Review: Sleeping Beauty at the Hippodrome

I love panto, I love its traditions, its history, its very Englishness and its tendency to throw up hairy men in backless dresses and tights. So much that I’ve spend way too much time dragging the medium into the 21st Century on Twitter, but last night I went to see my first actual in-the-flesh with-well-know-people panto for about 20 years.

The Hippodrome’s Sleeping Beauty is a thoroughly modern panto too, the 3D (yes really), a character out of adverts (although everyone loves Churchill the dog) and a star that has risen only in the environs of reality TV. That said it still has all the proper ingredients: a dame, the chameleonic (as long as it’s within the tall bloke in dress category) Ceri Dupree, fart jokes, songs that seem to hold up the action, references to nearby towns being uninhabitable, everything you’d expect.

Birmingham Hippodrome

I’m no great Joe Pasquale fan, as indeed I wasn’t a big Russ Abbot fan the last time I went to a panto (that too was at the Hip, Aladdin), but it’s odd how some actors or comedians seem only to really be at home in this special brand of theatre. It’s difficult to see how some ever exist outside it.

The problem with some of the big panto stories is that the “main characters” aren’t usually very interesting — handsome princes and beautiful princesses are one dimensional and dull, which means it’s left to the characters on the fringe, the villains, the “Buttons”, the dame to carry the story. Here both the prince and princess are pretty, and can hold a tune but do very little to hold the attention, it’s the interplay between Muddles (Pasquale) and his ‘mother’ Lady Passionella that carries the plot between each set piece. It’s also where the big laughs — and there are a lot — come from.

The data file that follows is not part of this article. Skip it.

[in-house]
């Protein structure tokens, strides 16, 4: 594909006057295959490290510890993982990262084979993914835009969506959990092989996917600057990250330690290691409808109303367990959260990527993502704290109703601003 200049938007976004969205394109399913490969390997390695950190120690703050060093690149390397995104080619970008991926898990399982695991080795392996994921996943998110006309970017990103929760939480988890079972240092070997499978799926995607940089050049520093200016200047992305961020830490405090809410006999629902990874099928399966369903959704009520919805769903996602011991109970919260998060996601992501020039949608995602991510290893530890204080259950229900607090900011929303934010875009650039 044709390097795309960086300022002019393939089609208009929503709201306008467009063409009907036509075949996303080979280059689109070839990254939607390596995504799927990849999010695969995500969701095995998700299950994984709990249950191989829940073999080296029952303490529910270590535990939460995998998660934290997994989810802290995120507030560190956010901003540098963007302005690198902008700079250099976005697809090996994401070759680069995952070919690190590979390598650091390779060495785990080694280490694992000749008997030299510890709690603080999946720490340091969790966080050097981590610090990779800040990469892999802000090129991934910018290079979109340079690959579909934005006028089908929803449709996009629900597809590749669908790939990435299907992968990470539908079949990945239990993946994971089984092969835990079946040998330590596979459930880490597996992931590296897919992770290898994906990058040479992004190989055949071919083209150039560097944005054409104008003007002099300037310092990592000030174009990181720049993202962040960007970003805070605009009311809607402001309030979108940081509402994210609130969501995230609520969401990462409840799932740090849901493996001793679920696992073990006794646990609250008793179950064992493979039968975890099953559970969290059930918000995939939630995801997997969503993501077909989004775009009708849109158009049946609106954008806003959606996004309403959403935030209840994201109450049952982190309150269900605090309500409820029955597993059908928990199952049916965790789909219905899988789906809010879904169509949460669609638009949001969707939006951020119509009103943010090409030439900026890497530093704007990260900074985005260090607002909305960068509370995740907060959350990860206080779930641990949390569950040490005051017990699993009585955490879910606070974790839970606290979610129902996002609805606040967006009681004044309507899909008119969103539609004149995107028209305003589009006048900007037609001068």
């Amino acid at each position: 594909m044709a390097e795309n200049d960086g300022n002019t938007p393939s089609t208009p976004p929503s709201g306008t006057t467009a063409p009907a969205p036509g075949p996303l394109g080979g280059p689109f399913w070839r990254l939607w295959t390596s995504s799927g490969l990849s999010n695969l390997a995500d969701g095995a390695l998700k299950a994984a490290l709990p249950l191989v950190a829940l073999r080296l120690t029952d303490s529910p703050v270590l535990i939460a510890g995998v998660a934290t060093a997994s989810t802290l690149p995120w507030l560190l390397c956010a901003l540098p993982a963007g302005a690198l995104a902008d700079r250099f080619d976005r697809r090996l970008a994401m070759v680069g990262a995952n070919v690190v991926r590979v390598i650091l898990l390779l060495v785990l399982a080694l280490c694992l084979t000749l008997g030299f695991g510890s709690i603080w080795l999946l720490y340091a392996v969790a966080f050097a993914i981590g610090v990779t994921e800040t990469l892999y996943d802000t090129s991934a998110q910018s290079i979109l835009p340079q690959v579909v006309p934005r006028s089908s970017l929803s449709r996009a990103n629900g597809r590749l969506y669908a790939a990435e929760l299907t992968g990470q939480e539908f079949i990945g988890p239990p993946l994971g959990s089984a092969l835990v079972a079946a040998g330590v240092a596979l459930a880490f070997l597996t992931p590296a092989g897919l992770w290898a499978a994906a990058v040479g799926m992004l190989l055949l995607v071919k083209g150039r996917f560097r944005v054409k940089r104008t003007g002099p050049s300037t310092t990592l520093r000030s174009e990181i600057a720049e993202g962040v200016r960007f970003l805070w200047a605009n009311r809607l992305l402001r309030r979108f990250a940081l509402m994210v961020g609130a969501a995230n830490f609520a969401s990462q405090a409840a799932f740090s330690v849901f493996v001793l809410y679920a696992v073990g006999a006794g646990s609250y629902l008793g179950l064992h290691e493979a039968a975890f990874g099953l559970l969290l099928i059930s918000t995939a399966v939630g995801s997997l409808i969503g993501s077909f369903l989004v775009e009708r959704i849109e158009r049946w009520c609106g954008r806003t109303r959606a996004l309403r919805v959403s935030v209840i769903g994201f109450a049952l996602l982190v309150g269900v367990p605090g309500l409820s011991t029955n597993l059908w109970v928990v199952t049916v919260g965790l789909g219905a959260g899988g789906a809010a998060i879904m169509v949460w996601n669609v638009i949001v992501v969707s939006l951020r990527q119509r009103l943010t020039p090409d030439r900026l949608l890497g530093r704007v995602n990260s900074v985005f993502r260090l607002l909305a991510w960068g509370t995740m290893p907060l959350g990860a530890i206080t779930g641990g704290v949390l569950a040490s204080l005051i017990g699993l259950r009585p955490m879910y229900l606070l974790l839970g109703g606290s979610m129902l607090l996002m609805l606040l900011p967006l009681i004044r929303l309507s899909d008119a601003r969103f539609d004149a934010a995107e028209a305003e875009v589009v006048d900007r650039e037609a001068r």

This, however, is not Sleeping Beauty’s biggest plot hole — where do the cast get all their intricate costumes from in a land where spinning cotton has been impossible for 20 years?

To start with, even Muddles isn’t a sympathetic character, he’s just too pathetic and actually annoying rather than mischievous. It’s not until something bad happens to him, I don’t think I’m spoiling the plot to suggest that the princess prefers the (slightly vampiric) prince to her lovelorn best friend, that you can really engage. It’s no surprise that the kids in the audience shout louder for him when he’s down.

It’s in the very modernity that the production has it’s high points and disappointments. The 3D sequences are well done technically, well integrated into the plot and genuinely scary — at least for arachnophobes. I had to shut my eyes, and the screams from the kids were surely going to be their formative theatre experience. Everything technically worked well — there was a lot of use of wires, and the opening number from the evil witch proved that Bassey should do more gigs dangling from the roof. But elsewhere where the panto felt contemporary I fell away from it; panto needs broad targets and there simply doesn’t seem to be a shared culture for it to riff off. I lost count of the number of asides about the X-Factor which I just didn’t really get, and songs from Dirty Dancing aren’t really an emotional experience — more a lazyily tabloid prescribed one.

Bringing other contemporary iconography (Batman, in 60s vein, do the kids get that? A Camilla Parker-Bowles sequence that felt a few years out of date) didn’t seem to have the right resonance either. There was however a huge response to an appearance of Passionella in a costume made of fruit, marimba-ing across stage — which suggests that Carmen Miranda is somehow memetically passed along like some form of race-memory. Modernity does work in the design, however, the henchmen seem straight out of The Mighty Boosh with LED eyes and fur everywhere.

Panto is at its best when big — and this production is huge. It’s also best when it’s as silly as possible, and Joe Pasquale certainly manages that. Not quite the “pantomime of my dreams”, I have some pretty odd dreams, but certainly not a nightmare either. Take the kids, and get them to understand that it’s a bloke in a dress, even if not everyone leaving the theatre last night was quite sure…

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